Tuesday, December 14, 2010

School Bus Stopping Laws & Precautions

Jurisdictions in the United States (including overseas territories) and Canada have adopted various school bus stop laws that require drivers to stop and wait for a stopped school bus loading or unloading, so as to protect school children boarding or alighting.

Generally, a driver of a vehicle meeting or overtaking, from either direction (front or back), a stopped school bus flashing alternating red lamps must stop and wait until the bus moves again or the red lights are off.[1] Police officers, school crossing guards, and even school bus drivers themselves may have the power to wave traffic on, even when red lights are flashing.

On divided highways, most American and Canadian jurisdictions do not require vehicular drivers to stop when on the opposite side of the road from a stopped school bus. Those that do require vehicles to stop are:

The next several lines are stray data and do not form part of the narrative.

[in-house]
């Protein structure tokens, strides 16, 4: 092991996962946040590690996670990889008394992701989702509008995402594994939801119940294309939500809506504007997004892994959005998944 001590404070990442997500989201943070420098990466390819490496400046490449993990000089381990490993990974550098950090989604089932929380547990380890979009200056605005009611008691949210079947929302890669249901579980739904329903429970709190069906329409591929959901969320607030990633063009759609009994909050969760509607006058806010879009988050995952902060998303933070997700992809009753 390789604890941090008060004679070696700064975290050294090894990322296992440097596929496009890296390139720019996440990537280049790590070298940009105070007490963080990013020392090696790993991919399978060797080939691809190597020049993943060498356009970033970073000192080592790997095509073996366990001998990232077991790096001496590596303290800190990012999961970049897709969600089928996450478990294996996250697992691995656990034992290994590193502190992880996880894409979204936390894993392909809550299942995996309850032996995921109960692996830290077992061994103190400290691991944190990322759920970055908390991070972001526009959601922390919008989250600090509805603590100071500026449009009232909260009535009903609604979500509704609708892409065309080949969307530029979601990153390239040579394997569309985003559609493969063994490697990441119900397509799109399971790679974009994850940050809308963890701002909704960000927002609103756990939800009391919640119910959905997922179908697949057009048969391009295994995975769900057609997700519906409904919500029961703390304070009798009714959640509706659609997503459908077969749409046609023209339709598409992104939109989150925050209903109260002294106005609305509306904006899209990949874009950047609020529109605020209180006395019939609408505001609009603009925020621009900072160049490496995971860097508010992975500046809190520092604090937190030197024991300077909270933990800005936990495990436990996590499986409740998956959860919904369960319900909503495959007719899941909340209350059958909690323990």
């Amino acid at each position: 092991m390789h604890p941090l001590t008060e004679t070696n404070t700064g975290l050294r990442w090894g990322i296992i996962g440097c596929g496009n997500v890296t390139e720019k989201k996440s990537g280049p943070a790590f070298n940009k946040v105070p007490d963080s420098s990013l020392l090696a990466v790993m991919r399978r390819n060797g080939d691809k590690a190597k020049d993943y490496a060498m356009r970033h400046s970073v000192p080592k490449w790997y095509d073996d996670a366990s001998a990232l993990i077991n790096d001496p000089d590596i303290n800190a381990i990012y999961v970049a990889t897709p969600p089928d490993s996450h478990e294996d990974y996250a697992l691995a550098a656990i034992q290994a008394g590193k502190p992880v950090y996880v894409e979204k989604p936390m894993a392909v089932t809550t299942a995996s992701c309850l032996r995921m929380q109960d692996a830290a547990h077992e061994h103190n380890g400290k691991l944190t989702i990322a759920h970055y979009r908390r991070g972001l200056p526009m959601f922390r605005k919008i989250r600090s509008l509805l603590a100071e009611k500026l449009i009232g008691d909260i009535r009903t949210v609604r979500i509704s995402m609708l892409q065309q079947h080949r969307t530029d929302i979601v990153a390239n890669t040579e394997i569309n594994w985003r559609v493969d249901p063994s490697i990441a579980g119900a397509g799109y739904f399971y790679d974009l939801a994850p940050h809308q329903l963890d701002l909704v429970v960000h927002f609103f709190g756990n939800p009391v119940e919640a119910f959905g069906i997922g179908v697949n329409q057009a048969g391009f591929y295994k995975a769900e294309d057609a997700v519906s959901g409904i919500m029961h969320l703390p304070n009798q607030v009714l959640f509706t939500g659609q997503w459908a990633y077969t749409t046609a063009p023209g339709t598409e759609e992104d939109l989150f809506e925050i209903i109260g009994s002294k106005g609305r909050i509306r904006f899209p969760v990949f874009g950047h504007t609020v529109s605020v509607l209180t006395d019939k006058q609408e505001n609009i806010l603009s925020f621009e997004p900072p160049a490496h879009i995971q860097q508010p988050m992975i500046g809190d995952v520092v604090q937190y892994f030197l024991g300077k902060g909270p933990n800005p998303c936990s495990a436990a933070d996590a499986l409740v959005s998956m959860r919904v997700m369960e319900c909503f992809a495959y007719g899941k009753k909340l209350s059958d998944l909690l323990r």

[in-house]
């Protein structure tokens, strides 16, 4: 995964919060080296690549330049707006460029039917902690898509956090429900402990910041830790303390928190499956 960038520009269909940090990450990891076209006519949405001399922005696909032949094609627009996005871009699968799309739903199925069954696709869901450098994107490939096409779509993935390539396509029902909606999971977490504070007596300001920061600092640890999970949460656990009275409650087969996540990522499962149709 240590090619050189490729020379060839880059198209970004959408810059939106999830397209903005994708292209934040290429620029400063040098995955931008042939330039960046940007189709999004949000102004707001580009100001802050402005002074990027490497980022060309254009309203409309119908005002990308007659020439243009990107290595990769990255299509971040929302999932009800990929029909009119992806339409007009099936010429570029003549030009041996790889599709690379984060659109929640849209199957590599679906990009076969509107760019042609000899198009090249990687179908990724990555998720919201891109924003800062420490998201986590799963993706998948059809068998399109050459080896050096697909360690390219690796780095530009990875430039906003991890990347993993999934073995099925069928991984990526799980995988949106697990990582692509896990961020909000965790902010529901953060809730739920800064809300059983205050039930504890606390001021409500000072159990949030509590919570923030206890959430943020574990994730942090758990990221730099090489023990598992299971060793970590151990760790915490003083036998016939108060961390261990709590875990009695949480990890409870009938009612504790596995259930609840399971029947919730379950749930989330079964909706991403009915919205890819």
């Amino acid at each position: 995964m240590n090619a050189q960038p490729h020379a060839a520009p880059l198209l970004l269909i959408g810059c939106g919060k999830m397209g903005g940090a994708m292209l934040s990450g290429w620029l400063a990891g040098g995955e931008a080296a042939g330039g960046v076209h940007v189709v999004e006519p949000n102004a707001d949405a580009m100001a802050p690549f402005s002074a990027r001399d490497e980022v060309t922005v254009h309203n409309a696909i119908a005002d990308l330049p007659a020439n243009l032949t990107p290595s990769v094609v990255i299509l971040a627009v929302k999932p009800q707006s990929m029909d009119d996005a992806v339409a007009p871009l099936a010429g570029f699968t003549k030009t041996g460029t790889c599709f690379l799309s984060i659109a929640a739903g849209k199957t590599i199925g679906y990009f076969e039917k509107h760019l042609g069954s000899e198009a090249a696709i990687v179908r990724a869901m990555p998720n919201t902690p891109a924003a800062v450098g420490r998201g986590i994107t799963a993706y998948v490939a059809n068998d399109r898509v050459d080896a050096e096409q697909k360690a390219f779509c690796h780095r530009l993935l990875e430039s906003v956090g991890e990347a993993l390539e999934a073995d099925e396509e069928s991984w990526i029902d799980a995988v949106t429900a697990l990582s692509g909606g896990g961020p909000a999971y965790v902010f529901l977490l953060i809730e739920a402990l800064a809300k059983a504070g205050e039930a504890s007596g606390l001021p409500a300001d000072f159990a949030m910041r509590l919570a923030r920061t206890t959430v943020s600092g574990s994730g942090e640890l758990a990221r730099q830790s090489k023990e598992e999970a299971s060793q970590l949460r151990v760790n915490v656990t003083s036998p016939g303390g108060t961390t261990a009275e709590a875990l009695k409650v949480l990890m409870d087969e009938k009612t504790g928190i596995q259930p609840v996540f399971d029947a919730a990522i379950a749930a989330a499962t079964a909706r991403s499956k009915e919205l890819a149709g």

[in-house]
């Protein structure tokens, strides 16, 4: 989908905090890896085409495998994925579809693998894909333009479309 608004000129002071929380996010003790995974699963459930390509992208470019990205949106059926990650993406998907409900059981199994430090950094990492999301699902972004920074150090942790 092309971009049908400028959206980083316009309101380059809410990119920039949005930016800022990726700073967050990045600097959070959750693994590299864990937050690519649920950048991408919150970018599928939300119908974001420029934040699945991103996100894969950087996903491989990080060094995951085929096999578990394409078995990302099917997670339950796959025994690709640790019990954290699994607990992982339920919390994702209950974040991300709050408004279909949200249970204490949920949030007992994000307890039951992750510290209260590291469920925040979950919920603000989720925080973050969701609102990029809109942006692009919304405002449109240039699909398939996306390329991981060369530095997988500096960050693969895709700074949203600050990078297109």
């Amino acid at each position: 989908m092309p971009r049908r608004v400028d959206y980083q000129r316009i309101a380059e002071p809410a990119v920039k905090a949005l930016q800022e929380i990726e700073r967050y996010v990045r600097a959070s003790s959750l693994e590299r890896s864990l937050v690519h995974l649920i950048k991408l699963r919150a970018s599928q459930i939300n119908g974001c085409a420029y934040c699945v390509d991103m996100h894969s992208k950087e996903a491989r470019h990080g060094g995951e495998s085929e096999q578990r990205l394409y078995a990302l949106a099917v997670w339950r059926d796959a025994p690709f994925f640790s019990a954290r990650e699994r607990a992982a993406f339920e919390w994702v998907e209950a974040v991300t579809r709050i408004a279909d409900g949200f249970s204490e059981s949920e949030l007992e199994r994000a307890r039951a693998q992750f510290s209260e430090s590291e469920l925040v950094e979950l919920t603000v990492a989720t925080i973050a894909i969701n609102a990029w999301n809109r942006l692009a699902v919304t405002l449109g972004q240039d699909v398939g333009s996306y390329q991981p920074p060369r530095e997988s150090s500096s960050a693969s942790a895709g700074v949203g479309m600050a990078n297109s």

* West Virginia upon a non-controlled-access highway
* Arkansas in case a divider has less than 20 feet
(6 m) in width (narrow divider)
* Mississippi
* New York State
* American Samoa
* Guam
* British Columbia
* Nova Scotia
* Prince Edward Island
* Northwest Territories
* Nunavut

American and Canadian jurisdictions have sought to deter illegal passing stopped school buses by increased enforcement and heavy penalties, including fines, application of demerit points against a driver's license or even license suspension. Nevertheless, violations are common.

An officer must witness the violation, and even when citations issued, getting convictions is often difficult; sometimes traffic courts consider the evidence insufficient, or reduce the charge because the penalty for a first offense seems excessive.

Thanks to Wikipedia.org


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